However the Imperium is not doing so well this year and the world's largest software company is set to report lower profits.
Partly to blame is a drop in PC sales and many think that if CEO Steve "there's a kind of hush" Ballmer had seen the growth in mobile, the company would have ridden the storm.
Reuters quoted Tim Bajarin, president of tech research firm Creative Strategies, as being fairly typical of the mutterings against the Imperium's number One.
Bajarin said that while Microsoft is still a juggernaut in the PC business, and Windows-based machines are still selling over 300 million a year, its problem is that it missed the smartphone revolution. While they were the first to really push the tablet, Apple basically redesigned it and left Microsoft in the dust, he said.
Redmond's own push into mobile has not done very well. Its Windows Phone 7 copied some of the worst aspects of Apple's walled garden and has proven too restrictive to compete with Android. It seems to have worked out that making a version of Windows for ARM chips is better than relying on the Wintel alliance. Intel has also not done that well out of the mobile boom. But all this means that there won't be a Windows-based challenger to Apple Inc's iPad for at least two years.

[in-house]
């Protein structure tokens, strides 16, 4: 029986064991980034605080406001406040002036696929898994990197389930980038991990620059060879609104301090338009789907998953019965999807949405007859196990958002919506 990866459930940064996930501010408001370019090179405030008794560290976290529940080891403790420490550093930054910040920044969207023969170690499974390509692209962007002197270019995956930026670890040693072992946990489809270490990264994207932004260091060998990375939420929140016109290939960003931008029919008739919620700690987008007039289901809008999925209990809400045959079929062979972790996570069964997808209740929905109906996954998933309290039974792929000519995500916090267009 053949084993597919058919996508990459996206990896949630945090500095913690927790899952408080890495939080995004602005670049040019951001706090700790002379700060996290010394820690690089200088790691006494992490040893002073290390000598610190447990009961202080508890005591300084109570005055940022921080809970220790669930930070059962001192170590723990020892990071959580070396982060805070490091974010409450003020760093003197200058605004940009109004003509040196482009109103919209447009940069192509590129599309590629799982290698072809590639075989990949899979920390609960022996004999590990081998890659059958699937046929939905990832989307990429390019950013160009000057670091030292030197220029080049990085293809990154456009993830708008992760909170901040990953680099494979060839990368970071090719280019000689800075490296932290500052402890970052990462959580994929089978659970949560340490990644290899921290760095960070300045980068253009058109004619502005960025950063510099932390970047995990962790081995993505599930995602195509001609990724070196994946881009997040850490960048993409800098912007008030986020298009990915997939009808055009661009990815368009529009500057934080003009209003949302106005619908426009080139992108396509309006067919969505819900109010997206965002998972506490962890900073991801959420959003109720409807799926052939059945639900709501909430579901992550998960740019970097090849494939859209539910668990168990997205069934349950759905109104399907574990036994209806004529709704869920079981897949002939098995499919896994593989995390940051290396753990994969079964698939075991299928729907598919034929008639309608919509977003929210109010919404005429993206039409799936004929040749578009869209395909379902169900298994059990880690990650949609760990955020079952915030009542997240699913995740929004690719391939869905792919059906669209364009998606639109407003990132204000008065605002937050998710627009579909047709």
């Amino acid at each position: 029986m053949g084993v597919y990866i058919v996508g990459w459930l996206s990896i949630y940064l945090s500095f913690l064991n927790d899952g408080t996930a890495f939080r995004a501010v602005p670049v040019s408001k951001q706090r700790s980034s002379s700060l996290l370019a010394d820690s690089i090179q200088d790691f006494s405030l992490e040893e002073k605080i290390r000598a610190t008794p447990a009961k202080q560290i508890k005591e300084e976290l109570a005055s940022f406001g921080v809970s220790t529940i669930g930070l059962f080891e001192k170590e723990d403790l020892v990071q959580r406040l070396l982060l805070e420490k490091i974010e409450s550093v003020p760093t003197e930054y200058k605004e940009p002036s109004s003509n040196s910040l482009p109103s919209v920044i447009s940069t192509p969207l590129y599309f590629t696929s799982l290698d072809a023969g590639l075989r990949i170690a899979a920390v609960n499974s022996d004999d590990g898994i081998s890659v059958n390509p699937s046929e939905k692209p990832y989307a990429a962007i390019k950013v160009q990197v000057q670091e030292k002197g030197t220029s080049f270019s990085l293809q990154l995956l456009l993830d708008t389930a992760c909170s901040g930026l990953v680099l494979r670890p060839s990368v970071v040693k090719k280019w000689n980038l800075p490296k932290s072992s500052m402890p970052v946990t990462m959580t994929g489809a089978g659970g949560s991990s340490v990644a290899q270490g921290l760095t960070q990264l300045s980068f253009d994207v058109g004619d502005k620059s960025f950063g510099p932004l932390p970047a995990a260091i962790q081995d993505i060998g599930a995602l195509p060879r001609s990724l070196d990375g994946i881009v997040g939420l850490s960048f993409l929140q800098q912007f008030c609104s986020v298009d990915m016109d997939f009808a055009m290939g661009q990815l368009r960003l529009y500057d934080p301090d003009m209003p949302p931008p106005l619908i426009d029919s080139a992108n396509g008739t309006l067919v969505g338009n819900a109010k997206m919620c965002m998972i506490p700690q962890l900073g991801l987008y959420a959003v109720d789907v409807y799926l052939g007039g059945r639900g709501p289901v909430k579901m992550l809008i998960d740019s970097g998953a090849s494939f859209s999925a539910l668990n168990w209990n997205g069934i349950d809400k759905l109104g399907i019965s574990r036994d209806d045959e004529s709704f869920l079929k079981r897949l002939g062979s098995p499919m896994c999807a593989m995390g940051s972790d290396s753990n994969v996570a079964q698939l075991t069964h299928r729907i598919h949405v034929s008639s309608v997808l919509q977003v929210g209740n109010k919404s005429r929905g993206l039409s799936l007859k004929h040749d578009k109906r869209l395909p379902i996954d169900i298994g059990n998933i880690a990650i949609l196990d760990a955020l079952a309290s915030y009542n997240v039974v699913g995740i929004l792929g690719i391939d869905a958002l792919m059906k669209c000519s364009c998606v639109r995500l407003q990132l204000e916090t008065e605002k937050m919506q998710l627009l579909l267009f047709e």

PC sales, the surest guide to Microsoft's overall health, rose only 3.1 percent in the last three months of last year. Analysts had expected PC sales to rise by 19.2 per cent, however the increase was only by 13.8 percent.
The only thing that has been saving Microsoft from a poor quarter is that business customers are buying new computers. These guys make up the majority of Redmond's customers and they want Windows 7. Consumers are looking for something cheaper at the moment.
However when these figures come out, we can expect a wave of analysts and pundits telling Ballmer to either do something about them or walk away.